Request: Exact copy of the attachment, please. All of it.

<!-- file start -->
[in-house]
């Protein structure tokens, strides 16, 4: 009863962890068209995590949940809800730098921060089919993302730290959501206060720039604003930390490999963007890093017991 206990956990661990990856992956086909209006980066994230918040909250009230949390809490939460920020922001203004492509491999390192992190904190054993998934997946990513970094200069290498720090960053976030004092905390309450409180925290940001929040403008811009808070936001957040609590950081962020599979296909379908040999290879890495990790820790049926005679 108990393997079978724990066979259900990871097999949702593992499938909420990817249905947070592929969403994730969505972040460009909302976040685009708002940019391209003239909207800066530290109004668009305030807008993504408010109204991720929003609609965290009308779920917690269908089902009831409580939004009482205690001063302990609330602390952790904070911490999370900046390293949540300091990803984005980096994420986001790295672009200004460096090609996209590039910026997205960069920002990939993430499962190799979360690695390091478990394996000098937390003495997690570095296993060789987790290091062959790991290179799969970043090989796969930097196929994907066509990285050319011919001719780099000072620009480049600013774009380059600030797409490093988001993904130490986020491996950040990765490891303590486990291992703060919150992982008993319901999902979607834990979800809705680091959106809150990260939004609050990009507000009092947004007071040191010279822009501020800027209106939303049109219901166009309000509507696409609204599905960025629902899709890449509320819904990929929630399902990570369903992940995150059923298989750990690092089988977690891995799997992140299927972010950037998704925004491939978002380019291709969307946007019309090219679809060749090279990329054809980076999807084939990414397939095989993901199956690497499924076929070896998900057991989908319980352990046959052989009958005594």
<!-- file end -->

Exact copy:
[in-house]
């Protein structure tokens, strides 16, 4: 009863962890068209995590949940809800730098921060089919993302730290959501206060720039604003930390490999963007890093017991 206990956990661990990856992956086909209006980066994230918040909250009230949390809490939460920020922001203004492509491999390192992190904190054993998934997946990513970094200069290498720090960053976030004092905390309450409180925290940001929040403008811009808070936001957040609590950081962020599979296909379908040999290879890495990790820790049926005679 108990393997079978724990066979259900990871097999949702593992499938909420990817249905947070592929969403994730969505972040460009909302976040685009708002940019391209003239909207800066530290109004668009305030807008993504408010109204991720929003609609965290009308779920917690269908089902009831409580939004009482205690001063302990609330602390952790904070911490999370900046390293949540300091990803984005980096994420986001790295672009200004460096090609996209590039910026997205960069920002990939993430499962190799979360690695390091478990394996000098937390003495997690570095296993060789987790290091062959790991290179799969970043090989796969930097196929994907066509990285050319011919001719780099000072620009480049600013774009380059600030797409490093988001993904130490986020491996950040990765490891303590486990291992703060919150992982008993319901999902979607834990979800809705680091959106809150990260939004609050990009507000009092947004007071040191010279822009501020800027209106939303049109219901166009309000509507696409609204599905960025629902899709890449509320819904990929929630399902990570369903992940995150059923298989750990690092089988977690891995799997992140299927972010950037998704925004491939978002380019291709969307946007019309090219679809060749090279990329054809980076999807084939990414397939095989993901199956690497499924076929070896998900057991989908319980352990046959052989009958005594």